Jim Michalak's Boat Designs

118 E Randall, Lebanon, IL 62254


A page of boat designs and essays.

(1 November 2014) This essay discusses "chine runners". The 15 November issue will be about rigging lugsails.

THE BOOK IS OUT!

BOATBUILDING FOR BEGINNERS (AND BEYOND)

is out now, written by me and edited by Garth Battista of Breakaway Books. You might find it at your bookstore. If not check it out at the....

ON LINE CATALOG OF MY PLANS...

...which can now be found at Duckworks Magazine. You order with a shopping cart set up and pay with credit cards or by Paypal. Then Duckworks sends me an email about the order and then I send the plans right from me to you.

Left:

Chuck Leinweber has a Toon19 in the works!


Contents:

 

Contact info:

jim@jimsboats.com

Jim Michalak
118 E Randall,
Lebanon, IL 62254

Send $1 for info on 20 boats.

 

 


Chine Runners

Let's turn back the clock to SailOK 2012. I was talking to guru John Wright who had seen Matt Layden's Paradox boats in use (I had never seen one in the flesh) and I asked him about the "chine runners". Now, chine runners are simple flanges on the bottom of a flat bottomed boat, like this:

which are used as a substitute for a leeboard or daggerboard, etc, to allow a boat to sail to windward. The advantages are obvious - simple with shallow draft. But by the usual theories they won't work well. I've written about this before in more detail but the theory and testing I was watching were in a book by Czeslaw Marchaj who is quite a technical wizard. Still I get questions about chine runners all the time.

Anyway, John had seen them in action and commented that the boats had more draft than you might first suspect and that the sail area was further aft than you might suspect and that the rudder was carrying some of the sail load in addition to steering the boat.

So we fast forward to SailOK 2014 and one of the first boats I see on arrival is this, a Layden Enigma...

The chine runners are not visible here - they only occupy the central 1/3 of the chine which is under water in the photo. As I recall they are 2 or 3 inches wide and stoutly built - not just extensions of the bottom plywood. Also note the painted waterline. I believe this boat had no ballast at the time of the photo and in use the boat is loaded to float at that line.

ENTER MATT LAYDEN...

...yes, he was there! Later there was a scheduled meeting of "Ask The Designer". Some of us sat facing the crowd in the Monies Boat Palace and I saw Matt sitting very close. I must admit I get worried about what sort of question might get asked of me to which I might have to admit "I don't know". But at first there were no questions asked and I decided to quickly turn the tables and asked Matt to explain the chine runners. He did so with no hesitation, with chalk and blackboard. He drew a picture on the board that looked something like this...

Almost all the elements are there. To work the boat's draft needs to be 1/5 of the beam, so in a 4' wide cruiser it needs to be about 10". Heeling the boat helps here with a hard chined hull, both in getting that chine deeper down and also I think in helping the flow lines. At least with light weight sharpie sailing I pretty much believe that "flying" the windward chine, that is heeling the boat in the wind such that the windward chine is out of the water, can help speed things up a lot since there is a feeling that water swirling along the chine causes drag. So if you can heel one chine out of the water so much the better. Phil Bolger, who had a huge amount of sharpie sailing experience, taught us this thirty years back in his writings.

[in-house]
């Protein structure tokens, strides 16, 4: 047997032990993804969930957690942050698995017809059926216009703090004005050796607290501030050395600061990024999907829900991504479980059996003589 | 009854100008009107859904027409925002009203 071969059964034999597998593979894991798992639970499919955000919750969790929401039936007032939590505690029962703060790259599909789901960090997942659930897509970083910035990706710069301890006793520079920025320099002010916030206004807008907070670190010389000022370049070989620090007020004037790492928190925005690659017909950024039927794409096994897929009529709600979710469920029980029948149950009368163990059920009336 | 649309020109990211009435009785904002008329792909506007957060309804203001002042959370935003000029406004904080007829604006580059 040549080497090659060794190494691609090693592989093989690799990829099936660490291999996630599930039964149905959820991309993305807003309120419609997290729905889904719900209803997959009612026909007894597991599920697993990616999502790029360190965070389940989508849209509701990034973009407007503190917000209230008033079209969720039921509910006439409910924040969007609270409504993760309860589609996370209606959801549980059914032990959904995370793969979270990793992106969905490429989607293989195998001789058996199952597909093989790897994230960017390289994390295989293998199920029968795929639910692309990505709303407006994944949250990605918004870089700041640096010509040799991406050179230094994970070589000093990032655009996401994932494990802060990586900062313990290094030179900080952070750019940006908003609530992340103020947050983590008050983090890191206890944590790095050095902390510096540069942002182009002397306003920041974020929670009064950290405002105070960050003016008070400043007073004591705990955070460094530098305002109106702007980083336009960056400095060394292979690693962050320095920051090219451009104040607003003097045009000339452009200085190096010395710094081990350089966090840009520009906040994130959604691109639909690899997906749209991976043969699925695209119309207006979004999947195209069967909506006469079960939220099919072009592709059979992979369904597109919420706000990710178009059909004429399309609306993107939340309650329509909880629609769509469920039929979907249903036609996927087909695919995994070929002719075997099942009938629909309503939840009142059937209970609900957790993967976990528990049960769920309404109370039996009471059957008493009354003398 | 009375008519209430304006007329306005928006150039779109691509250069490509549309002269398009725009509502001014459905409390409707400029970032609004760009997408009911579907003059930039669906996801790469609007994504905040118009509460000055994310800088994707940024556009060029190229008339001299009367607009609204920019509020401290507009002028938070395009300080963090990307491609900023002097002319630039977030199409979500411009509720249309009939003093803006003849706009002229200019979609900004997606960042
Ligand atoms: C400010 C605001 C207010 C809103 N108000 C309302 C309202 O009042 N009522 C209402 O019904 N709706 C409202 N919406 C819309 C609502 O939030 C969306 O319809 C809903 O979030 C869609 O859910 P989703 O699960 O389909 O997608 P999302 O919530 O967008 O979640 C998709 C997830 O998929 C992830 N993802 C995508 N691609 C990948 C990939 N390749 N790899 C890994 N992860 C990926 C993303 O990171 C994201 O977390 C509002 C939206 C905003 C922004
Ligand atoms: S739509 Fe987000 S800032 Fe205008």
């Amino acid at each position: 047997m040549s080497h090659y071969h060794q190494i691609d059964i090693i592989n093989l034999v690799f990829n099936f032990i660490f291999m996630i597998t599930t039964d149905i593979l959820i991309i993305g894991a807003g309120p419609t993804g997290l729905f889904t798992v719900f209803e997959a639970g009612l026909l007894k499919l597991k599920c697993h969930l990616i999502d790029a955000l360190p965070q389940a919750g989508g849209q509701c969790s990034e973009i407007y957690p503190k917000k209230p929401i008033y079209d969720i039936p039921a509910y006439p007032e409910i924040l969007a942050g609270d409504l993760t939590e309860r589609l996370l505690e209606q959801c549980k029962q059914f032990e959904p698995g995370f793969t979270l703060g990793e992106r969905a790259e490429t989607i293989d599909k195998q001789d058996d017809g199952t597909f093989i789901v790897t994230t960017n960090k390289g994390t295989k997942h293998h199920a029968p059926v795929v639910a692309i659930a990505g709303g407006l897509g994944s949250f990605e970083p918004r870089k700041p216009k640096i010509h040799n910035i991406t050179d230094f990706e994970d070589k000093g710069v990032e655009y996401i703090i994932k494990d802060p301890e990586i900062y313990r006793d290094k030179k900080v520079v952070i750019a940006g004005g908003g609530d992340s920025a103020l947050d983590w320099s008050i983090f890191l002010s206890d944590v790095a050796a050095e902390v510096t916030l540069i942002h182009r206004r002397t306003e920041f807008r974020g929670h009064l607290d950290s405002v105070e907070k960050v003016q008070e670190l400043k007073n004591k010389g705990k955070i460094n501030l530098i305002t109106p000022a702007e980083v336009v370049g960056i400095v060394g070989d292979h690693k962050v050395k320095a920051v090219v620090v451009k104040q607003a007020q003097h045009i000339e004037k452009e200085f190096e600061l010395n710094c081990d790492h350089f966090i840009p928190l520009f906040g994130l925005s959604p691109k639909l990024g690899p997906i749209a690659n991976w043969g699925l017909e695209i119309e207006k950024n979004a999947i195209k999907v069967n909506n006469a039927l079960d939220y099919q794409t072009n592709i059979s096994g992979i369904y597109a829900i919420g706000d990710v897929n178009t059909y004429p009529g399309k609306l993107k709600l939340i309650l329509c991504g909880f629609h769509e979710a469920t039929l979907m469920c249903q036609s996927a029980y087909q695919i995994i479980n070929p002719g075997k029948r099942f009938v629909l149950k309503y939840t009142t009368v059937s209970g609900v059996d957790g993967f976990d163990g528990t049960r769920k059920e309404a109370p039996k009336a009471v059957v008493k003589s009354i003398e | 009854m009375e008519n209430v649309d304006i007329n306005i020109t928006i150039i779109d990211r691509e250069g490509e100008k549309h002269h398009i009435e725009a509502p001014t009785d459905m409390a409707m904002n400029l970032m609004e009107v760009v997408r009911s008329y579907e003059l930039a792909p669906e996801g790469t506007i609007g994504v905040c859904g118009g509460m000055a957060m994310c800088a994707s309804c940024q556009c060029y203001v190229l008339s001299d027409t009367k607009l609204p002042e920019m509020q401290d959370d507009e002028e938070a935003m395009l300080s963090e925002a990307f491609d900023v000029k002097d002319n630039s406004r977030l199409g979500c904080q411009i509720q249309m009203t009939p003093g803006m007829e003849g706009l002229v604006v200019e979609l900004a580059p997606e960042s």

Phil also wrote about external chine logs and flanges to slow the swirling of water around the chine of a sharpie, not to mention the use of hull shaping, where the bottom and sides have the same curve. That resulted in the classic "Bolger Box" boats that sail so well but nobody likes to look at. Phil was also big on putting end plates on shallow rudders which makes them more efficient in steering. And in the 1980's endplates appeared on all sorts of airfoils, thus we had winglets on airplane wingtips not to mention a spate of winged keels on boats.

So the chine runners are there to improve the efficiency of the deep chine in resisting the sideways force produced by the sail. Matt said that only the middle third or so of the bottom has the runner and that runners that went the full length of the hull didn't really improve things. But the draft is mandatory in the scheme.

Then Matt added that, yes, the sail area is aft of the usual such that the large rudder carries some of the sail load. Phil also explored this pretty much in the 1980's with boats like the Cartopper which had a very small forward centerboard and a big rudder. But Phil noted the scheme was old in the Mediterranean and lots of tradtional boats there and elsewhere sailed without water boards, instead using deep sharp bows and large rudders.

So, in a few minutes Matt had it all explained. It all made sense. My trick worked and no one asked me any questions in the forum.

NEXT DAY...

...a Layden Paradox was launched...

Note that here the boat is sitting almost down to its waterline and at the stern I believe they are using a hose and pump to fill the water ballast tanks. Both of the Layden boats sailed on that rather crappy day. Here is Matt hisself talking to the owner after taking the Paradox for a spin. Note that it is indeed down to its painted waterline...

WELL...

I guess that is about it. Details explained. Draft 1/5th the beam, heeling helps. Chine runner 1/3rd of the length in the deepest part of the draft. Sail area aft a bit and a big rudder. John Wright wins again.


Piccup Pram

Piccup Pram

PICCUP PRAM, SAIL/ROW PRAM, 11' X 4.5', 90 POUNDS EMPTY